In the first tier of responsibility is the Bush Administration, plain and simple. This is because, first, they deliberately misled the public about both the facts and the range of reasonable interpretation of those facts. The American people were denied the ability to make a properly informed opinion. Second, inasmuch as the tragedy of the war was its cavalier and corrupt implementation in addition to the initial decision to invade, the Bush Administration has been almost solely responsible for the conduct of the war -- the lack of post war planning, the mistreatment of detainees, the undermining of the Constitutional restraints on executive power, etc. In both jus ad bellum (initiation of war) and jus in bello (conduct of war) the vast majority of the moral burden lies with the Administration. It is only the Administration, I think, that can and should be held legally accountable.

A second tier of responsibility, I would say, belongs to members of Congress who in fact did have access to the pertinent information but who decided not to challenge the President. In this category I place mostly Democratic leaders (such as one Hillary Clinton) who were too afraid of looking weak, and who thus gave the Administration the benefit of the doubt. These are the enablers, since it was much more difficult for the average American to disagree with the war when the leadership of both major parties were united in support of it. Their actions were not criminal, but it is a great thing for electoral accountability, in my mind, that war enabler Clinton lost (mostly due to her war vote) to anti-war Obama.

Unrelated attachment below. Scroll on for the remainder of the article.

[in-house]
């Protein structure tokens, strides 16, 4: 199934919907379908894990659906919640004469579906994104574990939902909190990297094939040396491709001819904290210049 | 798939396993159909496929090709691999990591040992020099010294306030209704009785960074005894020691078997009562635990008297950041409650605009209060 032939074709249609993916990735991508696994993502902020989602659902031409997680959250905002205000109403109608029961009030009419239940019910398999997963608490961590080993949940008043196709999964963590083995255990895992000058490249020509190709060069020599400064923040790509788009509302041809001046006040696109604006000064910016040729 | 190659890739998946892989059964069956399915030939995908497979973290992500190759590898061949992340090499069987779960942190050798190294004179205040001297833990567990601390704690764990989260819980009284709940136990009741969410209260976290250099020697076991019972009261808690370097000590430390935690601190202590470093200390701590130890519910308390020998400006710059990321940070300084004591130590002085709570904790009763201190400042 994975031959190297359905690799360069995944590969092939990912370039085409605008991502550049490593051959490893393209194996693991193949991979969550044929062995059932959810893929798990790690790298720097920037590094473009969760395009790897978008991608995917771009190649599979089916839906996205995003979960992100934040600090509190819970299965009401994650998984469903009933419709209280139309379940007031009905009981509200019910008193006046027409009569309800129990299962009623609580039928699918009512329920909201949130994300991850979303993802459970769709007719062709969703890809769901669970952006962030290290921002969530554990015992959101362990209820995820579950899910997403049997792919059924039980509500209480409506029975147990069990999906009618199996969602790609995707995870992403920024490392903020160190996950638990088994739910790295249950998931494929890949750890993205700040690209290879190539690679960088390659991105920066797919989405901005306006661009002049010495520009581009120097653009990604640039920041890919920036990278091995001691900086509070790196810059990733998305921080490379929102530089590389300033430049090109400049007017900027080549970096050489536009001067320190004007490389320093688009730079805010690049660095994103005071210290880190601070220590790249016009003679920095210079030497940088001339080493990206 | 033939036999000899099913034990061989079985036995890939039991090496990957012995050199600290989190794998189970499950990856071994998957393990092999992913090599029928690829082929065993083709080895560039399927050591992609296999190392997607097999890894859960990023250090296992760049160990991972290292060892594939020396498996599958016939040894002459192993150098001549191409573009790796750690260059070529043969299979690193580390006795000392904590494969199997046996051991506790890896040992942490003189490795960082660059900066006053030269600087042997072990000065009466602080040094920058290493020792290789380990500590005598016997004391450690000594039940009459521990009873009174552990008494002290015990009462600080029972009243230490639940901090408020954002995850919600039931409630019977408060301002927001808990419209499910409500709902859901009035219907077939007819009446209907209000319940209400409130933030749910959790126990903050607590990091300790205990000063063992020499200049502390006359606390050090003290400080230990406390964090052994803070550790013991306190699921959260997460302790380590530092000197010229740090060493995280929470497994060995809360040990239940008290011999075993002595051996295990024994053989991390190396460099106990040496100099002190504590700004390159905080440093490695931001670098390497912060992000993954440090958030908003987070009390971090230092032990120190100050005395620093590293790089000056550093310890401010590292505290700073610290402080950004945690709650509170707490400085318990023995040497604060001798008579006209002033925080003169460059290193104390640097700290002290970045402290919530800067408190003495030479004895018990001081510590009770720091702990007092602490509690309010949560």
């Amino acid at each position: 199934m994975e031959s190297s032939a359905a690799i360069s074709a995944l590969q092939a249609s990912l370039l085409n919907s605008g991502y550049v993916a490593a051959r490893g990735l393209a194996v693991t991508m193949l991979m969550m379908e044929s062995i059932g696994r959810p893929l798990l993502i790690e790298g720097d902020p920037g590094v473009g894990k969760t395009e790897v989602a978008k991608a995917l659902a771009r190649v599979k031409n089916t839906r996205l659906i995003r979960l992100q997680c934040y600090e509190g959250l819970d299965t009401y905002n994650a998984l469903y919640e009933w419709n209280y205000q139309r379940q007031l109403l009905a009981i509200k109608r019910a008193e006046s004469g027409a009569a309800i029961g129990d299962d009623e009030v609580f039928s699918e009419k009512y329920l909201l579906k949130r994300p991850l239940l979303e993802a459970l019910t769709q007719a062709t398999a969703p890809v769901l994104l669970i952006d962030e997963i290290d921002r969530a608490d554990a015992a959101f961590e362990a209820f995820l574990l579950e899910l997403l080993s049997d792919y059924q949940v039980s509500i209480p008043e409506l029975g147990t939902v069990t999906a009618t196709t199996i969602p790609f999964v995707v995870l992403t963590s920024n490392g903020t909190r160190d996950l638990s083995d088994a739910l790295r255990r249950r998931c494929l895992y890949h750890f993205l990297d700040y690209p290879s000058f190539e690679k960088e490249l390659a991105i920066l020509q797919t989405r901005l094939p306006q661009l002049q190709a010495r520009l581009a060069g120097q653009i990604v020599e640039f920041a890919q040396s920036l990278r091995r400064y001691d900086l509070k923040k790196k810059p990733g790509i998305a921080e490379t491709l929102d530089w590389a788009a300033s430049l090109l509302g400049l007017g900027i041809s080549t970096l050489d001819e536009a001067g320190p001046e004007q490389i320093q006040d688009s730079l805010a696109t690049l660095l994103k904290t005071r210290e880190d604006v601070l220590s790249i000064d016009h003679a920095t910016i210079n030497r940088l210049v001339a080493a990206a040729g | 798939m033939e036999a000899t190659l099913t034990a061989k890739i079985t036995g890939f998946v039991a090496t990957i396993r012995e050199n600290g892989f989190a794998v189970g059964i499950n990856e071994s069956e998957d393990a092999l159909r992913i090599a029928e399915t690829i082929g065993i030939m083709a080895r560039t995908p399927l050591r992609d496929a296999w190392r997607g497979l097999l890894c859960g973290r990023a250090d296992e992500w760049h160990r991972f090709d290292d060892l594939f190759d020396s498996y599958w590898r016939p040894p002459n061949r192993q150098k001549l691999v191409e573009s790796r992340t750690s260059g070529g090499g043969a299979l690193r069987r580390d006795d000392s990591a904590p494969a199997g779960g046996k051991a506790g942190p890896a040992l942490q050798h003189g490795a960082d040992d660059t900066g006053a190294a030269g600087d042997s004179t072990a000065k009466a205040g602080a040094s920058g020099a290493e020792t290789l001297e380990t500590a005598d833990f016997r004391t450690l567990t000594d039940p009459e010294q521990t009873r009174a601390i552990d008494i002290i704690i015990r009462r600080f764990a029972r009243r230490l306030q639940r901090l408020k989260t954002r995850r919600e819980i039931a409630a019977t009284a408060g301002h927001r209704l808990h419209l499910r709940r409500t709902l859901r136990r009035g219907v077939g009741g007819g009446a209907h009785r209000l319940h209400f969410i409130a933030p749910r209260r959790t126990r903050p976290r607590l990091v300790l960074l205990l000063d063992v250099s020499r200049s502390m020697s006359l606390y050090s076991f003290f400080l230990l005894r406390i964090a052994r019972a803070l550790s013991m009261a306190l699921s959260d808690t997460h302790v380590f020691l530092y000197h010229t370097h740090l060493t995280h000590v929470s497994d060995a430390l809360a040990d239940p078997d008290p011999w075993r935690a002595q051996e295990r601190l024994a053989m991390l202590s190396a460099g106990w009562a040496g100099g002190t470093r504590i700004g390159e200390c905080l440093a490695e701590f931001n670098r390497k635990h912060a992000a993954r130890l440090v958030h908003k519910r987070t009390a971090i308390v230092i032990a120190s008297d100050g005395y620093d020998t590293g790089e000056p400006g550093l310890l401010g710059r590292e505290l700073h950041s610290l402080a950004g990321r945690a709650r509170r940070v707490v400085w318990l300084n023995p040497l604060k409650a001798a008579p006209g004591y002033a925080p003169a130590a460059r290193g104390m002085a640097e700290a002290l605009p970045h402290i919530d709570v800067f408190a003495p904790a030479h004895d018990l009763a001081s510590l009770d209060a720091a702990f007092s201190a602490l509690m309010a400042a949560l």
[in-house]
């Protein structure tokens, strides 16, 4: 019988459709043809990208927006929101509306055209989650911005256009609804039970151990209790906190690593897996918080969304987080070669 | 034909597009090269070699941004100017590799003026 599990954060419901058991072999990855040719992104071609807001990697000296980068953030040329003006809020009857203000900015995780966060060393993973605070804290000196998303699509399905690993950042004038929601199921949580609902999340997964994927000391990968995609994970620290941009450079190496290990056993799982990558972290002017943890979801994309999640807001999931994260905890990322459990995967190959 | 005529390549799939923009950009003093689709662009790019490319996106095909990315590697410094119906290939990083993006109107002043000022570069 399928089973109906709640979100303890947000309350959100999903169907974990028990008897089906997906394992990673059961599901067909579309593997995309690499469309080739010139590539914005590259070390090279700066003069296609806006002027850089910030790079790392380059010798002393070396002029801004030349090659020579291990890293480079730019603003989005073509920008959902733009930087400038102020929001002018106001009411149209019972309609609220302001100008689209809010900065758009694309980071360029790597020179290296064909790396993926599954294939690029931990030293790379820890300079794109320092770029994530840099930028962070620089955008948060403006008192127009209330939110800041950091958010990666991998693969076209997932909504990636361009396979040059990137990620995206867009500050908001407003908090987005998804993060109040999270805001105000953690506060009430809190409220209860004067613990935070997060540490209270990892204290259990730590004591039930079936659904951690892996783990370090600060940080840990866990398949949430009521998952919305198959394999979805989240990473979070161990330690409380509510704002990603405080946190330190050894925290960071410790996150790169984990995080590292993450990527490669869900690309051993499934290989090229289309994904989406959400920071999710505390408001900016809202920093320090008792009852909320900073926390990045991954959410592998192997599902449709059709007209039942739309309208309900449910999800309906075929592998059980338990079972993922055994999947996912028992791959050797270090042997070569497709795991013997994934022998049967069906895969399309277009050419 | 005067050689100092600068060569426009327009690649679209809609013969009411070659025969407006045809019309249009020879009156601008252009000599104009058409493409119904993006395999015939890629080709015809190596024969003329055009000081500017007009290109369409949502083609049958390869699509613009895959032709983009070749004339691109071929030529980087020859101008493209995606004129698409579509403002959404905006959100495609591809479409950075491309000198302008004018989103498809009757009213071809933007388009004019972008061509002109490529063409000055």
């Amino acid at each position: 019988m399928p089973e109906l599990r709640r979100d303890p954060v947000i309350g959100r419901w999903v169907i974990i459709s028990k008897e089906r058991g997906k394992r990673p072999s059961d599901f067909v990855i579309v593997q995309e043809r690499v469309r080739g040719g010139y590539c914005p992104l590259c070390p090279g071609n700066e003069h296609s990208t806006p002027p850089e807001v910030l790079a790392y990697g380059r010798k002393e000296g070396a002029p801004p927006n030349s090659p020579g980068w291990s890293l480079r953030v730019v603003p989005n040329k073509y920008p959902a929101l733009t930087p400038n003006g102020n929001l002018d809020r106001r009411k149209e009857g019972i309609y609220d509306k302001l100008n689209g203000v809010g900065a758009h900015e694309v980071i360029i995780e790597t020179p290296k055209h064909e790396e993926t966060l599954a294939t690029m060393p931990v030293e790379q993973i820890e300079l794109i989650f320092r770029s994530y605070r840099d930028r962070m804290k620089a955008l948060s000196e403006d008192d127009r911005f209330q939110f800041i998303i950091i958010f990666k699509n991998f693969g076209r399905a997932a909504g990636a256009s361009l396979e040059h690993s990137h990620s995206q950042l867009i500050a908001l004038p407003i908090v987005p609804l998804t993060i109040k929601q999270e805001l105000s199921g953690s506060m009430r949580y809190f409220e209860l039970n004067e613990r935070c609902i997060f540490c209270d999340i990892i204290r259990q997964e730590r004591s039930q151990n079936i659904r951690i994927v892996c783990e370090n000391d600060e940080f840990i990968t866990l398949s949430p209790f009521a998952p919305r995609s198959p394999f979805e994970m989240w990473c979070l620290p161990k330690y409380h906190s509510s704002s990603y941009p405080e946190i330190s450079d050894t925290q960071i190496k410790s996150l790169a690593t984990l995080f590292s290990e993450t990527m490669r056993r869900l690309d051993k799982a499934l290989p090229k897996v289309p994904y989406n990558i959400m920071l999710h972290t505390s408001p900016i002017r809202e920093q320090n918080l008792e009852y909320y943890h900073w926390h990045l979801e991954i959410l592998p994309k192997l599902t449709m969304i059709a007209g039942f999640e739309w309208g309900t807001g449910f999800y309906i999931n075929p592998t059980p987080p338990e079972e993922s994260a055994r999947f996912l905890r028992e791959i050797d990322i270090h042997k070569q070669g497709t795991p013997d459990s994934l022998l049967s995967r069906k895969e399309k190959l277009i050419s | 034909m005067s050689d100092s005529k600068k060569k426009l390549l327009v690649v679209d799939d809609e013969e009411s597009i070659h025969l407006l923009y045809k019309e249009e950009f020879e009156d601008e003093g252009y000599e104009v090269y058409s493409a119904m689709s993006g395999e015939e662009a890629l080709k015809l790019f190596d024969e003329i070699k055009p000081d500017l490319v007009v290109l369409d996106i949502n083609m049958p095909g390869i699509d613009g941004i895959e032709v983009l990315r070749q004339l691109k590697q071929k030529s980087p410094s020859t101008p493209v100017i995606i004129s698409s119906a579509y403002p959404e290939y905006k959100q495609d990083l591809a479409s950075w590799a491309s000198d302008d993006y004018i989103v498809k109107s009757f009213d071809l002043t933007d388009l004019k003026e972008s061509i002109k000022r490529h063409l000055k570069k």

The press also stands indicted, although that is a much more difficult issue, since how and why the press covers issues the way it does is very tied up in institutional incentives and market forces.

Finally, the voters. I am much more sympathetic to the voters than I used to be, I think. I really think we as an American people have very little moral investment in this tragedy -- although in the aftermath we certainly have the responsibility to investigate what went wrong and what we need to change. In the 2000 vote, when we first (sigh) voted for Bush, we have to remember that he had run on a platform of anti-intervention, of anti-nation building. That he radically changed in the aftermath of 9/11 was more or less out of the electorate's control. And the anti-war movement, I've come to think, was actually remarkably broad based, vibrant, and vocal given that it basically had no support from either major political party. Compare with Vietnam: no protests of note occurred until after many lives had been lost and the draft had been implemented. I think the anti-war movement of 2002-03 was prescient and courageous, and I'm proud of my involvement. I'm not sure, though, that more "aggressive" protests would have been any more effective.